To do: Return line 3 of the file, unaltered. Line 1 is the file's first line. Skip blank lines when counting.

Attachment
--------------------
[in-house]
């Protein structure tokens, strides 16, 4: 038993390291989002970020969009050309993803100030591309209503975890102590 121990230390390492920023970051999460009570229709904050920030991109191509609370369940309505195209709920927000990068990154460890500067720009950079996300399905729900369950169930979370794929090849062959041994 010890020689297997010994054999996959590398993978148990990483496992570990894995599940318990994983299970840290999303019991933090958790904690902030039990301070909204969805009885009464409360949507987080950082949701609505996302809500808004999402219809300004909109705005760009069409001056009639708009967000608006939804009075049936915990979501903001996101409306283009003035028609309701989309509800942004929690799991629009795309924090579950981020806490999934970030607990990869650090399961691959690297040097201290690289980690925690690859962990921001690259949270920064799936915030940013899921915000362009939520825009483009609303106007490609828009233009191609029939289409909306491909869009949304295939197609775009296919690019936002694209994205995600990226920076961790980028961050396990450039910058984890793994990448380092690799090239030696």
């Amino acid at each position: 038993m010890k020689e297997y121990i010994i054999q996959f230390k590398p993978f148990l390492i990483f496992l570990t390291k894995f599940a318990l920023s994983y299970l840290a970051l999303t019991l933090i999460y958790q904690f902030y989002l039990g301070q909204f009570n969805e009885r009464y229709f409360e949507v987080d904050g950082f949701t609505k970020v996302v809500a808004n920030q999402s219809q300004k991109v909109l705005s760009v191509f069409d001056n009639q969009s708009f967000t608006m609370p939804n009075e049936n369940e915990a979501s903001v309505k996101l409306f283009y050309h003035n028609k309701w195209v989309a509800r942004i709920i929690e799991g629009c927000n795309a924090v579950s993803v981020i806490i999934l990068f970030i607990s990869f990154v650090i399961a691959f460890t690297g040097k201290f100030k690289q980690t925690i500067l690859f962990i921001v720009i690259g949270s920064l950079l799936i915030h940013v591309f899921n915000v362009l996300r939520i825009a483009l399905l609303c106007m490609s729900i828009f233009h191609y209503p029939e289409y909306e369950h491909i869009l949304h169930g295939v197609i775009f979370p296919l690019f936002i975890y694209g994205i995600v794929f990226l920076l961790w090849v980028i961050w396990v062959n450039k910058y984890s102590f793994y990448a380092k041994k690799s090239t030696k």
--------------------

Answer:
């Amino acid at each position: 038993m010890k020689e297997y121990i010994i054999q996959f230390k590398p993978f148990l390492i990483f496992l570990t390291k894995f599940a318990l920023s994983y299970l840290a970051l999303t019991l933090i999460y958790q904690f902030y989002l039990g301070q909204f009570n969805e009885r009464y229709f409360e949507v987080d904050g950082f949701t609505k970020v996302v809500a808004n920030q999402s219809q300004k991109v909109l705005s760009v191509f069409d001056n009639q969009s708009f967000t608006m609370p939804n009075e049936n369940e915990a979501s903001v309505k996101l409306f283009y050309h003035n028609k309701w195209v989309a509800r942004i709920i929690e799991g629009c927000n795309a924090v579950s993803v981020i806490i999934l990068f970030i607990s990869f990154v650090i399961a691959f460890t690297g040097k201290f100030k690289q980690t925690i500067l690859f962990i921001v720009i690259g949270s920064l950079l799936i915030h940013v591309f899921n915000v362009l996300r939520i825009a483009l399905l609303c106007m490609s729900i828009f233009h191609y209503p029939e289409y909306e369950h491909i869009l949304h169930g295939v197609i775009f979370p296919l690019f936002i975890y694209g994205i995600v794929f990226l920076l961790w090849v980028i961050w396990v062959n450039k910058y984890s102590f793994y990448a380092k041994k690799s090239t030696k």